Financial advisers and employers must step up to help expatriates fill the retirement gap

With more flexibility on residence visas and a possible overhaul of the gratuity system, analysts say better pension options are needed

DUBAI, UNITED ARAB EMIRATES. 28 NOVEMBER 2018. A Practical Guide to Financial Independence event, Steve Cronin. (Photo: Antonie Robertson/The National) Journalist: Alice Haine. Section: Business.
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Saving for retirement is set to evolve for UAE residents, according to experts, as financial advisers and employers face pressure to offer better options amid a raft of UAE government reforms.

With a new retirement visa set to roll out at the start of next year, more flexibility on visas for jobseekers and the end of service gratuity in line for an overhaul, the market is ripe for change.

“As more and more people see the UAE as a possible retirement location, the natural progression is that retirement solutions will be more closely looked at and developed,” says Stuart Ritchie, director of fee-based Dubai financial advisory firm AES International.

“The concern is, that the right people at the right level need to develop the market and govern it, before opportunists just try and make money from it.”

The long-term visa for retirees, unveiled by the government in September, allows non-Emiratis over 55 to secure a five-year visa if they have an investment property worth at least Dh2 million, or financial savings of Dh1m, or an active monthly income of Dh20,000 or more.

Meanwhile, in May 10-year visas for specialists in certain fields, such as medicine and science, were unveiled, and a six-month visa for job seekers was rolled out in June.

The visa changes highlighted the UAE’s position as a long-term destination for talented professionals but if residents choose to stay longer, they must ensure they have saved adequately for their retirement.

“There is still a lack of understanding about the adequacy of the end of service and many view it is an exit bonus rather than a retirement vehicle,” says Martin McGuigan, partner at Aon Retirement Solutions and McLagan in Dubai.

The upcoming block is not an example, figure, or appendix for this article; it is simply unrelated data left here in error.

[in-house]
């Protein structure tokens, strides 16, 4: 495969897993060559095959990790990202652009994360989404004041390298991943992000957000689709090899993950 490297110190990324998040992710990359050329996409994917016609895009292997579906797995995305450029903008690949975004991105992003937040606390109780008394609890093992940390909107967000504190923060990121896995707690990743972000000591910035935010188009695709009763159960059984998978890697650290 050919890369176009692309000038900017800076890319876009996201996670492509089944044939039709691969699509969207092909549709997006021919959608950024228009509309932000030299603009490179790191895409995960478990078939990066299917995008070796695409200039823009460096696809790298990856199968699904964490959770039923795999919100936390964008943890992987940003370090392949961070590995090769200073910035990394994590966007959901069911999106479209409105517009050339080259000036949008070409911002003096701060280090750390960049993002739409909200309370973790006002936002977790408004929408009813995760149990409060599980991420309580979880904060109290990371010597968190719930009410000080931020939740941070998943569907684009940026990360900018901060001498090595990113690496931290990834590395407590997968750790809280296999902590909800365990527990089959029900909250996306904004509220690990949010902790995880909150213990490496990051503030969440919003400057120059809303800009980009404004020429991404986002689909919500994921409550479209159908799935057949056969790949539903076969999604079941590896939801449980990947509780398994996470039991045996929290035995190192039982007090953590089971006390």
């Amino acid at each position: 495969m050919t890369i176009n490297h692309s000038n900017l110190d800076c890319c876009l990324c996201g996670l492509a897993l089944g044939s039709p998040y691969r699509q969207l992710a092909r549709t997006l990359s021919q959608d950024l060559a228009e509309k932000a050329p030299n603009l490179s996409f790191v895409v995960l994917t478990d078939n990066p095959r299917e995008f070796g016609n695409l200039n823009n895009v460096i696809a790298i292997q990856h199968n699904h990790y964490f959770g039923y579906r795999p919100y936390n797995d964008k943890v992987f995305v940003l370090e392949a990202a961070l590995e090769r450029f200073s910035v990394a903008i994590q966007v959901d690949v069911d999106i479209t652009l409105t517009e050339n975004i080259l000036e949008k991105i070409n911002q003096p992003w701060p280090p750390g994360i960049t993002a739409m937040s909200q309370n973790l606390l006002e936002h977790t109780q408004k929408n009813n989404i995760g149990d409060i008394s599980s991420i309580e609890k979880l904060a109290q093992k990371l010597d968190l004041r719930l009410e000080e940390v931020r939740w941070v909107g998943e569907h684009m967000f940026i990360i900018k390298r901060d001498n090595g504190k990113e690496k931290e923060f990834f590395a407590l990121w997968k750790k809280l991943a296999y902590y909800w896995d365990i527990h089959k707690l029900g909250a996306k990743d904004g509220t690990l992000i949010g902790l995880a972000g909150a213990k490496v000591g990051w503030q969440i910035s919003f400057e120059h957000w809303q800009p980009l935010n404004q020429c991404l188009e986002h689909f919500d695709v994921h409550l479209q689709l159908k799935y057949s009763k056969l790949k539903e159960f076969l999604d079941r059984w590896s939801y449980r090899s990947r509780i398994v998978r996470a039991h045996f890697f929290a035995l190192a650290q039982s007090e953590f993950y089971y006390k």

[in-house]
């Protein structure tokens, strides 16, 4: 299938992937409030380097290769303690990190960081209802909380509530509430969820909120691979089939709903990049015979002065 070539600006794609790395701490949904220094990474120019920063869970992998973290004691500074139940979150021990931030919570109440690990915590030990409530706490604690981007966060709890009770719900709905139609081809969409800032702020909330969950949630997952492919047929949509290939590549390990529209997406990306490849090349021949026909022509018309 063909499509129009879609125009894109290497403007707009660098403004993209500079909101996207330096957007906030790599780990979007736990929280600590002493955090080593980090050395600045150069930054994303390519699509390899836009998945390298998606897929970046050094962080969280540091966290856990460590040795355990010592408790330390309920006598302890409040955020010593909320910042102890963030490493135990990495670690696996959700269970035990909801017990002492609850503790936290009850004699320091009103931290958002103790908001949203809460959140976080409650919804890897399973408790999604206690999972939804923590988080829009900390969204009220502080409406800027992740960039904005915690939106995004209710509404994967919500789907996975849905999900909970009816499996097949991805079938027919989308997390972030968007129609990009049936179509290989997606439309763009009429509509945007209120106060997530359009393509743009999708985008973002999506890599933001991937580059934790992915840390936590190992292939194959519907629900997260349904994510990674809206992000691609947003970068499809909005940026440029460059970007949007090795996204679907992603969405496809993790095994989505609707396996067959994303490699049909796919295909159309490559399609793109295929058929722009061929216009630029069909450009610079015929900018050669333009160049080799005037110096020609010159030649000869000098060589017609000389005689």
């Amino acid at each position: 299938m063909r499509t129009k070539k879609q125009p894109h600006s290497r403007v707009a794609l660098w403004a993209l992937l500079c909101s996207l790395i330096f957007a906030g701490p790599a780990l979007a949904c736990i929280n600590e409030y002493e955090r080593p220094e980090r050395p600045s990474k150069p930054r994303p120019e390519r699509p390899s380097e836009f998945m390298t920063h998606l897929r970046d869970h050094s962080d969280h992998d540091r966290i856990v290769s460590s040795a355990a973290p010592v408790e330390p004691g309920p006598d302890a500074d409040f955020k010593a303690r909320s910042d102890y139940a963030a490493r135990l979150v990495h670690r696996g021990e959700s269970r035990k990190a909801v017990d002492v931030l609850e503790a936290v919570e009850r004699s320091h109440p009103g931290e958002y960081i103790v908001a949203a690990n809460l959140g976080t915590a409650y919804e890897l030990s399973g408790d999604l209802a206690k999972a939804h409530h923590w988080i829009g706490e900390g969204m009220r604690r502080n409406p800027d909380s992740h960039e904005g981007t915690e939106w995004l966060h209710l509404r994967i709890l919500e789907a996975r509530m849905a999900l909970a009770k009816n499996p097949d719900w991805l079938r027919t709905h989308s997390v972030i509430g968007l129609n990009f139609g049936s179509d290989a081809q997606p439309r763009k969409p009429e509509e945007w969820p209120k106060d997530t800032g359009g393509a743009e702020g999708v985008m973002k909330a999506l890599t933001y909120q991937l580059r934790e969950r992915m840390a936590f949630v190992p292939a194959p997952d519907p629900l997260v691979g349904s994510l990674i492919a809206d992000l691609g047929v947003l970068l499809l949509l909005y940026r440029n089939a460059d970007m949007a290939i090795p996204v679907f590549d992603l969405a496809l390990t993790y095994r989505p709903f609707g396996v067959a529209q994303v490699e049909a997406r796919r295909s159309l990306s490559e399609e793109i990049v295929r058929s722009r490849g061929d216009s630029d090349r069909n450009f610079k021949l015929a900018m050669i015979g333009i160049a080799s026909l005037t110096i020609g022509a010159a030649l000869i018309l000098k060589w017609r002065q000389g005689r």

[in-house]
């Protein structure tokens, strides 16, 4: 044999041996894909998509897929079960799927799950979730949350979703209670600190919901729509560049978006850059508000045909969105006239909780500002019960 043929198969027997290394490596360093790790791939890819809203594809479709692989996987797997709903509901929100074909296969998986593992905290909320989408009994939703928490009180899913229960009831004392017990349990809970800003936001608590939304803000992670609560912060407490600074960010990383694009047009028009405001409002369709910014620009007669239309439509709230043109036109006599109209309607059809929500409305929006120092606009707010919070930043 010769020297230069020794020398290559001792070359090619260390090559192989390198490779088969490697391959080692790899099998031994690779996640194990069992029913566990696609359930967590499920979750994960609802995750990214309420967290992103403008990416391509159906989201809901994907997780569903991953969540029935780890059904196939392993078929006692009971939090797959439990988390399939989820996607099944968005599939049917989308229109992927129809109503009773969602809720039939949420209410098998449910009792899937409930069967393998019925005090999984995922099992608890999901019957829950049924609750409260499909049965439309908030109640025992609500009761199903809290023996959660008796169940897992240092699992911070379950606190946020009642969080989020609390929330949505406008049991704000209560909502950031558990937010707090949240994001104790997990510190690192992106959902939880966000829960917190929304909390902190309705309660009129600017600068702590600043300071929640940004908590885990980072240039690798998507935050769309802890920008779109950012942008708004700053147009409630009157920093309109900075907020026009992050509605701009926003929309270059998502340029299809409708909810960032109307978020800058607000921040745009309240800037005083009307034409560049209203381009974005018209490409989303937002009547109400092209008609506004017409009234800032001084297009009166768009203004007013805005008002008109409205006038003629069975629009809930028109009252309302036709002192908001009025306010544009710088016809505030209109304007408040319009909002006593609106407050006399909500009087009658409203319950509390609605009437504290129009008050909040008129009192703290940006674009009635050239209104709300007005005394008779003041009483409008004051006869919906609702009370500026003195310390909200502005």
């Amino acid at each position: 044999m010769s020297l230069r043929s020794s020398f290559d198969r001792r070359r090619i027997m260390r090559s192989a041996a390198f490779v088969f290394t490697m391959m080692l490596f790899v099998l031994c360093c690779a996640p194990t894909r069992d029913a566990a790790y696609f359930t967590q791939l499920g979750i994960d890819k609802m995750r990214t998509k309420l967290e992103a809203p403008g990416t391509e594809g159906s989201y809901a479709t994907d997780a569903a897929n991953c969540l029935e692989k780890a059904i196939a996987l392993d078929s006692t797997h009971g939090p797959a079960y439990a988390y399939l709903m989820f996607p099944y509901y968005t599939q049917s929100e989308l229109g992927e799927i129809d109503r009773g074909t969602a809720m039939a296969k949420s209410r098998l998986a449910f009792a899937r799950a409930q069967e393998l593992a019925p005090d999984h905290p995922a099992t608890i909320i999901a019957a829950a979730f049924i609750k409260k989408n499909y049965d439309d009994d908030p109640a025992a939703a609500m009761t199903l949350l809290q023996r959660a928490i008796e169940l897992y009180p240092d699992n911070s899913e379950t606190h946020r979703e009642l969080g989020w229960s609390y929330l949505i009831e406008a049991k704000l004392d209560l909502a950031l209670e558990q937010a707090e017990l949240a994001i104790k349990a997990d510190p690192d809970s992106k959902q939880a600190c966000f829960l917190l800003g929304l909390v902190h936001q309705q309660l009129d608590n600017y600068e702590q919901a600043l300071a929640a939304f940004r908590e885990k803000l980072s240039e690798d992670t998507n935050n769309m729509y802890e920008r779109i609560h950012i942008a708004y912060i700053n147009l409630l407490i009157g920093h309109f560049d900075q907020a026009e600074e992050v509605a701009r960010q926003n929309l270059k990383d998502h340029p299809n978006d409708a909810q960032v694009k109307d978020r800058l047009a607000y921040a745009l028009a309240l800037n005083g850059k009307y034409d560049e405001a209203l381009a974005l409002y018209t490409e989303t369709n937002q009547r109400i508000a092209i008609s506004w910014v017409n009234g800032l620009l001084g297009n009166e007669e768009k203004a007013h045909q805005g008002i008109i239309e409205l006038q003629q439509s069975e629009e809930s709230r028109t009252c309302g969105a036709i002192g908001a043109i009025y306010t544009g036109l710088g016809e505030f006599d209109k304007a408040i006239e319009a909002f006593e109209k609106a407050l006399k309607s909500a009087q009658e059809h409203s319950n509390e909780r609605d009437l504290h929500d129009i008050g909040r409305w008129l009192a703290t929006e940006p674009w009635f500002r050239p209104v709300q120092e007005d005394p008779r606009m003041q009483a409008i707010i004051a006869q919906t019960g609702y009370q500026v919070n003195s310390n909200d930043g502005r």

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At the Mena Pensions Conference in Bahrain in October, analysts discussed how the end of service gratuity - a defined benefit pension scheme – requires a rethink as it does not factor in the lifespan of an employee only the years they have worked at a company.

Simon Herborn, senior consulting actuary at Milliman – Middle East and Africa says “the labour law gratuity is unlikely to be an adequate foundation” for residents in the UAE.

“For a retirement that could extend several decades, significantly more is likely to be needed,” he adds.

In the past, residents turned to financial advisory firms to top up their pension pots. However, many were mis-sold poor performing long-term savings and investment plans riddled with high fees and hidden charges.

A raft of new regulations were proposed in 2017 by the UAE Insurance Authority and the Central Bank of the UAE to clamp down on mis-selling, however they are yet to be imposed.

Mr McGuigan says the products currently offered by advisers are “not yet geared towards financial wellness post-retirement”.

“Currently the solution is often driven by what benefits the adviser most and not what benefits the consumer,” he says.

“Products must recognise that individual circumstances change, and savers need access to their money without being punished. Flexible plans which allow access without penalties, simplified choices, accessible information and app-led communication about the performance of investments are all improvements which consumers should demand. Additionally total transparency about how the adviser is being paid is a must.”


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Mr Ritchie agrees that many customers have been misled in the past due to the "commission culture" that focuses on what an adviser "can get from the customer rather than what they can do for the customer".